What is a Hiatal Hernia?
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A hiatal hernia is when part of the stomach protrudes through the diaphragm and goes up into the chest. Approximately 15% of the population have a hiatal hernia. It is generally thought that people who have hiatal hernias have a large esophageal hiatus. The esophageal hiatus is the opening in the diaphragm through which the esophagus passes from the chest to the abdomen.
The larger the hernia the more likely there are to be symptoms present. The most common symptoms are those that come from GERD (gastroesophageal reflux disease). Symptoms of GERD include heartburn, regurgitation, and nausea.
People who have a severe hiatal hernia usually require surgery. Otherwise, the symptoms of GERD are usually treated.
A hiatel hernia is when a part of the stomach or bowel protrudes through an opening in the diaphragm. The muscle of the diaphragm is weak at a particular area which allows the gut to come up superiorly into the thoracic cavity. Most of these hernias are congenital anomolies but a few develop later in life.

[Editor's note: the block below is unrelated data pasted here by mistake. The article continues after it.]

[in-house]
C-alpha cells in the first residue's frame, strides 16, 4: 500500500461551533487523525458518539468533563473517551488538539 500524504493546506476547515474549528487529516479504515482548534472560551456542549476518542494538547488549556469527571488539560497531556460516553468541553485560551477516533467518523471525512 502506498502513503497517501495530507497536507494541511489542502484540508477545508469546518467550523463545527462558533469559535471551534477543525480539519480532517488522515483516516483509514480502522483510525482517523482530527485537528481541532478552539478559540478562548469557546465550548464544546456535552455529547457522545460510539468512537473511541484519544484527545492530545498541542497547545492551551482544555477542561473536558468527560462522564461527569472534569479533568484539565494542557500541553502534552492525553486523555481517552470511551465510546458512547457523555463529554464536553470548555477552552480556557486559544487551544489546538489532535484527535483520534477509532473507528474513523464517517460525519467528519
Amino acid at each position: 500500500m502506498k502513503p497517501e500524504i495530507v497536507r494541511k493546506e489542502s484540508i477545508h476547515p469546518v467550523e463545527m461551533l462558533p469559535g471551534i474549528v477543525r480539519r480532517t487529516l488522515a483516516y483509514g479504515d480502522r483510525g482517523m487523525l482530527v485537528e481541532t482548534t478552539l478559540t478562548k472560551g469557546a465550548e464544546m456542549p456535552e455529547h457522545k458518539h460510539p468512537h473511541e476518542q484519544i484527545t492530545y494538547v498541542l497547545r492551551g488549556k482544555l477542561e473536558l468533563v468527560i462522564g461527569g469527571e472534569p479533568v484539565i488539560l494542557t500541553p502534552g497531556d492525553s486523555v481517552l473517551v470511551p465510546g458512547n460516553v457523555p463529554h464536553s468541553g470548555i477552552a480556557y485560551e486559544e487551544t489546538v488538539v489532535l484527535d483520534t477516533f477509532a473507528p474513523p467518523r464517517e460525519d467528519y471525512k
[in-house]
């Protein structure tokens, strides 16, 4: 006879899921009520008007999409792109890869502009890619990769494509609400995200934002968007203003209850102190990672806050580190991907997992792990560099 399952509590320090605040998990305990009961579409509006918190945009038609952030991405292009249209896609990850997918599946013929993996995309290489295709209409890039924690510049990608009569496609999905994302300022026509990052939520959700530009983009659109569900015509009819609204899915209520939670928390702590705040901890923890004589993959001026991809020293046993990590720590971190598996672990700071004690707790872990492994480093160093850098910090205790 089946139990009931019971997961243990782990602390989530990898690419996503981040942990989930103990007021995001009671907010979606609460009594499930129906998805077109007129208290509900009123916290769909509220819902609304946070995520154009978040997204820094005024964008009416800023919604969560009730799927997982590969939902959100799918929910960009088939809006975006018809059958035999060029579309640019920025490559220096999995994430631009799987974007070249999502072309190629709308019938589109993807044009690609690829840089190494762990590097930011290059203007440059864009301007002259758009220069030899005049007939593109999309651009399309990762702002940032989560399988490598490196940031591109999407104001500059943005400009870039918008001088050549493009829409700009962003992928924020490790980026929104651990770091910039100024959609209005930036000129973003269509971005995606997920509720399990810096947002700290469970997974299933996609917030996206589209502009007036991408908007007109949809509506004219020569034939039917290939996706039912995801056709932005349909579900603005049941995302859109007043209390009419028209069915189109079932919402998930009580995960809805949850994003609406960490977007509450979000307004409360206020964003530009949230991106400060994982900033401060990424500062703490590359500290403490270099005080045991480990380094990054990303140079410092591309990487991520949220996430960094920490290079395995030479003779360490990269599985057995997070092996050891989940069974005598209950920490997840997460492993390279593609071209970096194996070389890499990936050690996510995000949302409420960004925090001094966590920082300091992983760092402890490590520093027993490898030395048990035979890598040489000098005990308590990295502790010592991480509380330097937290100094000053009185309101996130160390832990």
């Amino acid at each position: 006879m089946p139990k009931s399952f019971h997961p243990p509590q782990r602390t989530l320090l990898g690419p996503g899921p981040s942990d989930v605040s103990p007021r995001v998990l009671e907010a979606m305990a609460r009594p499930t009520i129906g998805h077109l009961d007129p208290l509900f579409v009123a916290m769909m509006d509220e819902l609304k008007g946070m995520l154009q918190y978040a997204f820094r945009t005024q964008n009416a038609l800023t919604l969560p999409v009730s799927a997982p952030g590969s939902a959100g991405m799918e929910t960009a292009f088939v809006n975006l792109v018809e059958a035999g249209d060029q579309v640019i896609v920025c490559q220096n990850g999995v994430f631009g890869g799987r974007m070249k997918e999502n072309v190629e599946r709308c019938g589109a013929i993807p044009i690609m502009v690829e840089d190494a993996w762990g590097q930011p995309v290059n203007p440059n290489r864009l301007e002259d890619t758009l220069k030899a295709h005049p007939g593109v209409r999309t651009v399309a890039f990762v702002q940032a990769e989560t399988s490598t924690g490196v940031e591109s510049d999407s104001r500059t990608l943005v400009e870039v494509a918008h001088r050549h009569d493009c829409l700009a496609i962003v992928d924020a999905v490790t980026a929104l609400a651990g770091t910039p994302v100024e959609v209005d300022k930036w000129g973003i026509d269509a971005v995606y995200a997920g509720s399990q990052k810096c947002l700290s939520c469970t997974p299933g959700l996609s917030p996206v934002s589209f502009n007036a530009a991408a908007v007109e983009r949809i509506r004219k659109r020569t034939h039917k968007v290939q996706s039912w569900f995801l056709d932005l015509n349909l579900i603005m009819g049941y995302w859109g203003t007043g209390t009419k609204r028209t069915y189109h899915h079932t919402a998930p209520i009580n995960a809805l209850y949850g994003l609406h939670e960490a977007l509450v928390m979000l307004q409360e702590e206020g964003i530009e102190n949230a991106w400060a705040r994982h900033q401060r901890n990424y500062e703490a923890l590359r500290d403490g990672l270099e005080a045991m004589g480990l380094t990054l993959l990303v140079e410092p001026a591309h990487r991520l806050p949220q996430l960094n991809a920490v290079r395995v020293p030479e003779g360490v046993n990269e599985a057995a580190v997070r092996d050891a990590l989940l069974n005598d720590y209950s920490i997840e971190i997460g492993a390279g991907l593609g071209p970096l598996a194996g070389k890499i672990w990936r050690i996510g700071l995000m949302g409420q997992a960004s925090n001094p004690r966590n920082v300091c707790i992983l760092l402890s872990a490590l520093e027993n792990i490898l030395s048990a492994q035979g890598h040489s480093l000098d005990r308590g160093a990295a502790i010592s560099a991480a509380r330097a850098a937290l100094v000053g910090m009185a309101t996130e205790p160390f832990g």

Signs and symptoms of HH are similar to gastroesophageal reflux disease (GERD), and include abdominal and or chest pain, epigastric burning sensations, and heartburn.
Hiatel hernias can be a serious condition because if the stomach or bowel becomes incarcerated in the thorax it can lose it's blood supply and start to necrose. The bowel can also perforate spilling the contents into the thoracic cavity. This event is a true surgical emergency because the patient will develop a septicemia rather quickly.
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